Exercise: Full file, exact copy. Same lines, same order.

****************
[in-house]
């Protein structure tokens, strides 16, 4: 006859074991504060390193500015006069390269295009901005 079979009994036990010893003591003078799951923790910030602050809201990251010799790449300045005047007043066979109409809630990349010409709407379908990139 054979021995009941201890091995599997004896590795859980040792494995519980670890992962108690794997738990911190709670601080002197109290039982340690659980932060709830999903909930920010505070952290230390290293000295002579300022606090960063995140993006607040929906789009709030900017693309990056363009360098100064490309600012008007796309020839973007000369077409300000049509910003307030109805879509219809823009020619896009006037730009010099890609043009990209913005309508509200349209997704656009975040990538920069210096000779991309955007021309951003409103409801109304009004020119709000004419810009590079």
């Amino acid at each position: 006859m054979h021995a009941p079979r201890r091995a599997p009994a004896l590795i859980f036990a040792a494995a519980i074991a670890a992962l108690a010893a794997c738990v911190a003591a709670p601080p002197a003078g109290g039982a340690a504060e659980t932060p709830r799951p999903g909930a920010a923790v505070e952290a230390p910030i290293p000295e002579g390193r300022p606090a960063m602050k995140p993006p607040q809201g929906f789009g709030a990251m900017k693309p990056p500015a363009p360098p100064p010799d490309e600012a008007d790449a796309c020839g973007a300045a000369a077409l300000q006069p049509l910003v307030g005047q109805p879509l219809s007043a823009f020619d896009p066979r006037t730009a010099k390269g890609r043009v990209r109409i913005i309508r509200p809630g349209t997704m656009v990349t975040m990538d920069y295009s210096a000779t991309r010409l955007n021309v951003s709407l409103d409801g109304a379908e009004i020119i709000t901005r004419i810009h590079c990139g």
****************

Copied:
[in-house]
């Protein structure tokens, strides 16, 4: 006859074991504060390193500015006069390269295009901005 079979009994036990010893003591003078799951923790910030602050809201990251010799790449300045005047007043066979109409809630990349010409709407379908990139 054979021995009941201890091995599997004896590795859980040792494995519980670890992962108690794997738990911190709670601080002197109290039982340690659980932060709830999903909930920010505070952290230390290293000295002579300022606090960063995140993006607040929906789009709030900017693309990056363009360098100064490309600012008007796309020839973007000369077409300000049509910003307030109805879509219809823009020619896009006037730009010099890609043009990209913005309508509200349209997704656009975040990538920069210096000779991309955007021309951003409103409801109304009004020119709000004419810009590079």
């Amino acid at each position: 006859m054979h021995a009941p079979r201890r091995a599997p009994a004896l590795i859980f036990a040792a494995a519980i074991a670890a992962l108690a010893a794997c738990v911190a003591a709670p601080p002197a003078g109290g039982a340690a504060e659980t932060p709830r799951p999903g909930a920010a923790v505070e952290a230390p910030i290293p000295e002579g390193r300022p606090a960063m602050k995140p993006p607040q809201g929906f789009g709030a990251m900017k693309p990056p500015a363009p360098p100064p010799d490309e600012a008007d790449a796309c020839g973007a300045a000369a077409l300000q006069p049509l910003v307030g005047q109805p879509l219809s007043a823009f020619d896009p066979r006037t730009a010099k390269g890609r043009v990209r109409i913005i309508r509200p809630g349209t997704m656009v990349t975040m990538d920069y295009s210096a000779t991309r010409l955007n021309v951003s709407l409103d409801g109304a379908e009004i020119i709000t901005r004419i810009h590079c990139g």